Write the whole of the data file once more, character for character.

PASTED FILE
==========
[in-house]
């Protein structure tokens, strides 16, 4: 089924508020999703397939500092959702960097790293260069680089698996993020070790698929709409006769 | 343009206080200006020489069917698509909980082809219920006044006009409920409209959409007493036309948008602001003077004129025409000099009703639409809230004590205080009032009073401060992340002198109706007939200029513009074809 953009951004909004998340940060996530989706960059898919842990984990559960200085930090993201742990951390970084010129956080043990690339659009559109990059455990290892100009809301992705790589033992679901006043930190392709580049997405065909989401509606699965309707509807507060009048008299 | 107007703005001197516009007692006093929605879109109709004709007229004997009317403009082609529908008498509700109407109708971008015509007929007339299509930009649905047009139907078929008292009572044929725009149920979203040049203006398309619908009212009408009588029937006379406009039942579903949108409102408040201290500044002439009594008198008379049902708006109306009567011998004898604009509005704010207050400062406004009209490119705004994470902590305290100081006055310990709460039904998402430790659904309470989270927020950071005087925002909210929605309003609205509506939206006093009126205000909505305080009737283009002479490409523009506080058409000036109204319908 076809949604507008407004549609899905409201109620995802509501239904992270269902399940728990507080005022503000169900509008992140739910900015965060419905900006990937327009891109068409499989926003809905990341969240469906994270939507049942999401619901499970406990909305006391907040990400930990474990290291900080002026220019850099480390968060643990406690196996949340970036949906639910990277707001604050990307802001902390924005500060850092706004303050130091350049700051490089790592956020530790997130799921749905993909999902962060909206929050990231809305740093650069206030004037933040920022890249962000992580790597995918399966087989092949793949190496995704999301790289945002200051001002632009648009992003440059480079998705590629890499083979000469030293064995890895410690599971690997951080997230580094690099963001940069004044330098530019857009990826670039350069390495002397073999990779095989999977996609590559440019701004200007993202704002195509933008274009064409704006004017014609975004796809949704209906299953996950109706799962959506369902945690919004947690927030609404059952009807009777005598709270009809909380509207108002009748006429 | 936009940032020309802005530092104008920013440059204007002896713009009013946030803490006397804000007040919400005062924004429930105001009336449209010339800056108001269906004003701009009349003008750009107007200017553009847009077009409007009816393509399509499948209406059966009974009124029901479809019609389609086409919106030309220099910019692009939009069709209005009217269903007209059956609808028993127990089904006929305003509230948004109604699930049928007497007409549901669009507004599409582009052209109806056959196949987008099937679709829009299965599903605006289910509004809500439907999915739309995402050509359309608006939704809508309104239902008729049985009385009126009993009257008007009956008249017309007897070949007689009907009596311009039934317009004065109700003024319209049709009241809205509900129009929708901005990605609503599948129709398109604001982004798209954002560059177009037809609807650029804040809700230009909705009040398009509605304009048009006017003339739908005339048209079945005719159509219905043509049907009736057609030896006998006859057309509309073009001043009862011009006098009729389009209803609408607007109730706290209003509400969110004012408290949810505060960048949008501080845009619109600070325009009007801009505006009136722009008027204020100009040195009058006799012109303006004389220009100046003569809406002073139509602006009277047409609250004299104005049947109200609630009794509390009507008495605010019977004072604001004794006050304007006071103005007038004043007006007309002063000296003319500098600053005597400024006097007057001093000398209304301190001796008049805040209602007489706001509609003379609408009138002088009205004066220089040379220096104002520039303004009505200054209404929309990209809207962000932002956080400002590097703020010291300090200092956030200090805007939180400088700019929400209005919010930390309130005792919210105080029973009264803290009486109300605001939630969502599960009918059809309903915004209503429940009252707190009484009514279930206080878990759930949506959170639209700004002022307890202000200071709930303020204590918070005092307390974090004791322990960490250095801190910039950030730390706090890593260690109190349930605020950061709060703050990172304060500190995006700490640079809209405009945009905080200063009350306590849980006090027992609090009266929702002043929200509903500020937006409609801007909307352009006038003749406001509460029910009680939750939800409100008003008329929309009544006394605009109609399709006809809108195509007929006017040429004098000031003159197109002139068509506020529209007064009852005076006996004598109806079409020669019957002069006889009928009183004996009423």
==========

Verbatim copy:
[in-house]
């Protein structure tokens, strides 16, 4: 089924508020999703397939500092959702960097790293260069680089698996993020070790698929709409006769 | 343009206080200006020489069917698509909980082809219920006044006009409920409209959409007493036309948008602001003077004129025409000099009703639409809230004590205080009032009073401060992340002198109706007939200029513009074809 953009951004909004998340940060996530989706960059898919842990984990559960200085930090993201742990951390970084010129956080043990690339659009559109990059455990290892100009809301992705790589033992679901006043930190392709580049997405065909989401509606699965309707509807507060009048008299 | 107007703005001197516009007692006093929605879109109709004709007229004997009317403009082609529908008498509700109407109708971008015509007929007339299509930009649905047009139907078929008292009572044929725009149920979203040049203006398309619908009212009408009588029937006379406009039942579903949108409102408040201290500044002439009594008198008379049902708006109306009567011998004898604009509005704010207050400062406004009209490119705004994470902590305290100081006055310990709460039904998402430790659904309470989270927020950071005087925002909210929605309003609205509506939206006093009126205000909505305080009737283009002479490409523009506080058409000036109204319908 076809949604507008407004549609899905409201109620995802509501239904992270269902399940728990507080005022503000169900509008992140739910900015965060419905900006990937327009891109068409499989926003809905990341969240469906994270939507049942999401619901499970406990909305006391907040990400930990474990290291900080002026220019850099480390968060643990406690196996949340970036949906639910990277707001604050990307802001902390924005500060850092706004303050130091350049700051490089790592956020530790997130799921749905993909999902962060909206929050990231809305740093650069206030004037933040920022890249962000992580790597995918399966087989092949793949190496995704999301790289945002200051001002632009648009992003440059480079998705590629890499083979000469030293064995890895410690599971690997951080997230580094690099963001940069004044330098530019857009990826670039350069390495002397073999990779095989999977996609590559440019701004200007993202704002195509933008274009064409704006004017014609975004796809949704209906299953996950109706799962959506369902945690919004947690927030609404059952009807009777005598709270009809909380509207108002009748006429 | 936009940032020309802005530092104008920013440059204007002896713009009013946030803490006397804000007040919400005062924004429930105001009336449209010339800056108001269906004003701009009349003008750009107007200017553009847009077009409007009816393509399509499948209406059966009974009124029901479809019609389609086409919106030309220099910019692009939009069709209005009217269903007209059956609808028993127990089904006929305003509230948004109604699930049928007497007409549901669009507004599409582009052209109806056959196949987008099937679709829009299965599903605006289910509004809500439907999915739309995402050509359309608006939704809508309104239902008729049985009385009126009993009257008007009956008249017309007897070949007689009907009596311009039934317009004065109700003024319209049709009241809205509900129009929708901005990605609503599948129709398109604001982004798209954002560059177009037809609807650029804040809700230009909705009040398009509605304009048009006017003339739908005339048209079945005719159509219905043509049907009736057609030896006998006859057309509309073009001043009862011009006098009729389009209803609408607007109730706290209003509400969110004012408290949810505060960048949008501080845009619109600070325009009007801009505006009136722009008027204020100009040195009058006799012109303006004389220009100046003569809406002073139509602006009277047409609250004299104005049947109200609630009794509390009507008495605010019977004072604001004794006050304007006071103005007038004043007006007309002063000296003319500098600053005597400024006097007057001093000398209304301190001796008049805040209602007489706001509609003379609408009138002088009205004066220089040379220096104002520039303004009505200054209404929309990209809207962000932002956080400002590097703020010291300090200092956030200090805007939180400088700019929400209005919010930390309130005792919210105080029973009264803290009486109300605001939630969502599960009918059809309903915004209503429940009252707190009484009514279930206080878990759930949506959170639209700004002022307890202000200071709930303020204590918070005092307390974090004791322990960490250095801190910039950030730390706090890593260690109190349930605020950061709060703050990172304060500190995006700490640079809209405009945009905080200063009350306590849980006090027992609090009266929702002043929200509903500020937006409609801007909307352009006038003749406001509460029910009680939750939800409100008003008329929309009544006394605009109609399709006809809108195509007929006017040429004098000031003159197109002139068509506020529209007064009852005076006996004598109806079409020669019957002069006889009928009183004996009423």